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Re: 2019 Azerbaijan Grand Prix - Baku, April 26-28

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https://www.autosport.com/f1/news/14310 ... ash-layout
Mercedes to change Hamilton's dash layout after Baku F1 VSC problem
Last edited by Steven on Thu May 02, 2019 7:49 pm, edited 1 time in total.
Reason: No trolling please

zibby43
zibby43
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Re: 2019 Azerbaijan Grand Prix - Baku, April 26-28

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LM10 wrote:
Wed May 01, 2019 5:08 pm
zibby43 wrote:
Mon Apr 29, 2019 9:11 pm
Zynerji wrote:
Mon Apr 29, 2019 2:57 pm


Except that rule change that gave us thin gague tyres that solved Mercedes' problem, and gave it to everyone else.. :oops:
That's not correct. Ferrari was also suffering massive blistering problems with "standard" 2018 tires at high-energy circuits.

Vettel also eventually explained that the switch to the thinner-gauge rubber was the right move.

Proof:

https://pbs.twimg.com/media/D5SiVT7XkAA-OK8.jpg
So you're putting a picture on here and say it's the proof for anything. It's a no brainer that on high energy tracks with high track temperatures there will be blistering to some extent, no matter which team.
I think we don't need to discuss much at all that it has been Mercedes suffering the most with tyres for the last couple of years, do we? They were the ones putting the most energy into them out of the top teams, hence their overheating issues. The thin threaded tyres which were used 3 times last year helped them most.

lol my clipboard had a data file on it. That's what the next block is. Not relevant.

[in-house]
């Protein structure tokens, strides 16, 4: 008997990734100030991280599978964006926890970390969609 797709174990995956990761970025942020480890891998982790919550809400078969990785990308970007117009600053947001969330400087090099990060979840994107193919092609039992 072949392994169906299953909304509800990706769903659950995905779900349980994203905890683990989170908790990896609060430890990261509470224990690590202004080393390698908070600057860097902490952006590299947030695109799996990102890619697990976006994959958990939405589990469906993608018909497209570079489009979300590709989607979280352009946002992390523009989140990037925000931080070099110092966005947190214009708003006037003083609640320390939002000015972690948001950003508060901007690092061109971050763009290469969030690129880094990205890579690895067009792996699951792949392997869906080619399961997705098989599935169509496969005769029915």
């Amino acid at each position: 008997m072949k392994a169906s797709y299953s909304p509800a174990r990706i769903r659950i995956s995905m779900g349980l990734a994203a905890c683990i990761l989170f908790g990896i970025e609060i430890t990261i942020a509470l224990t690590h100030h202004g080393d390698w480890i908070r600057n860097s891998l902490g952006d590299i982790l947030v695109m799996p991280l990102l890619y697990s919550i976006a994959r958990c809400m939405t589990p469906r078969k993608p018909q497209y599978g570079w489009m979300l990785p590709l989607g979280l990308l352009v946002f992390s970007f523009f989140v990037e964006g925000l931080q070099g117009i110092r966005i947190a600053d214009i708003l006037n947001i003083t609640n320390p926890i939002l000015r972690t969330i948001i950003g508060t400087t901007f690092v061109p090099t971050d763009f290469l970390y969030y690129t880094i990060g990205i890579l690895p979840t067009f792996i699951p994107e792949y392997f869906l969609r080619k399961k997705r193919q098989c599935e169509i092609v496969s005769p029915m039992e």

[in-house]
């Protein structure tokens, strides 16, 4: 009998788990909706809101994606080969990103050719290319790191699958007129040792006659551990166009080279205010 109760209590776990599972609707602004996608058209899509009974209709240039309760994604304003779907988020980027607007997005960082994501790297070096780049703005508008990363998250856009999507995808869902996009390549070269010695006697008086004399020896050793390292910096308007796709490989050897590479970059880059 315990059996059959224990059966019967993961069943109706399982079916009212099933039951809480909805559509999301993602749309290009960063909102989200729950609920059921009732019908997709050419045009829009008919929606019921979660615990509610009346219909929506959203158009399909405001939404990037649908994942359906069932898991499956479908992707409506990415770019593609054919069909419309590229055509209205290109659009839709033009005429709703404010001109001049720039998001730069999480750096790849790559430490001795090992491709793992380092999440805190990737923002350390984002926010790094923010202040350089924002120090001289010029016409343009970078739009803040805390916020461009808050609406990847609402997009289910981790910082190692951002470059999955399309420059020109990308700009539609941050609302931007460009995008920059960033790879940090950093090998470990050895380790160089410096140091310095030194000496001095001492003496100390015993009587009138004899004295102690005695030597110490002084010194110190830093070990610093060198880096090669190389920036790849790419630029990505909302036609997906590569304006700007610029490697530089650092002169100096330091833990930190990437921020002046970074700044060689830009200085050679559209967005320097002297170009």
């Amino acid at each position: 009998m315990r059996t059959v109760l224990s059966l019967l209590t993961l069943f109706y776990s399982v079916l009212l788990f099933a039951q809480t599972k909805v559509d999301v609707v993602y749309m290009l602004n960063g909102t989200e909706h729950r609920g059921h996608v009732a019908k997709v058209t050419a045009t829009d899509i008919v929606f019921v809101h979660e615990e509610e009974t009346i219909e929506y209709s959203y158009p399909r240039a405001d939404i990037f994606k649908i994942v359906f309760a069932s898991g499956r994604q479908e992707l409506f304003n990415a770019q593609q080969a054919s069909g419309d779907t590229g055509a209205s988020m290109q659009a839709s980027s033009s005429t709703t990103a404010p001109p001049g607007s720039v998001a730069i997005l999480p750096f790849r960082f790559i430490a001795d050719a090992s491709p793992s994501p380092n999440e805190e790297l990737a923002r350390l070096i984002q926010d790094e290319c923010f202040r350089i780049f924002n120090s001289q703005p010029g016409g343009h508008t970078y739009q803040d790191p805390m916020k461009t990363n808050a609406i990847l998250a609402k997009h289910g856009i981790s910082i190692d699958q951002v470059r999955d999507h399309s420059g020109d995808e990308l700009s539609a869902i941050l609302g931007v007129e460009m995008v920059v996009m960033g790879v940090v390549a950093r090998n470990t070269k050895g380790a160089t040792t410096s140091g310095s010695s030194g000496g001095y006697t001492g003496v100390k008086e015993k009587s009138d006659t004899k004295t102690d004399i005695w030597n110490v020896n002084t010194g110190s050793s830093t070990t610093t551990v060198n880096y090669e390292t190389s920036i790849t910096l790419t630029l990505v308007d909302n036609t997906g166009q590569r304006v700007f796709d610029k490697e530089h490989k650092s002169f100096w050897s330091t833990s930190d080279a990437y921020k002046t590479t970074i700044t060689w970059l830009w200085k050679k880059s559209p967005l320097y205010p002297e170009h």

This year, with those thin threaded tyres being the standard ones, they don't suffer from any overheating issues and probably also won't in the future races. It's a question of the whole concept how the car treats the tyres. Telling that every team has had the same amount of time testing the tyres is a bit of an easy thing to say. As we know, Mercedes has been known to put quite much energy into the tyres for years. They would have changed it on the concept side, if it was that easy (without losing performance). Coming up with new rims was the solution they went for.

Ferrari and RedBull don't even use these rims which shows that they don't have overheating problems. Ferrari was one of the teams suffering the most when it came to putting heat into the tyres in Baku. When the temperatures dropped in qualifying their performance visibly dropped relative to Mercedes and Toto also told that the colder temperatures helped them.
This should also cancel the totally wrong rumour about Ferrari overheating the tyres in comparison to Mercedes.
From Mark Hughes:

Points 1 and 3 address your comment nicely.

Image

dtro
dtro
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Re: 2019 Azerbaijan Grand Prix - Baku, April 26-28

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In a way, I wish that Mercedes had somehow rigged the game so that they could beat the competition senseless. However, I also have outgrown fantasy worlds where solutions are as simple as a curse or something of that nature.

Urrybody needs to raise their game- at least those that can afford it, before we go down the spec-brakes spec-suspension spec-clutch path that is coming down the road. Maybe Mercedes will still be wiping the floor with a red Ferrari flag while chugging down a Red Bull stating it gave them wiiiiings.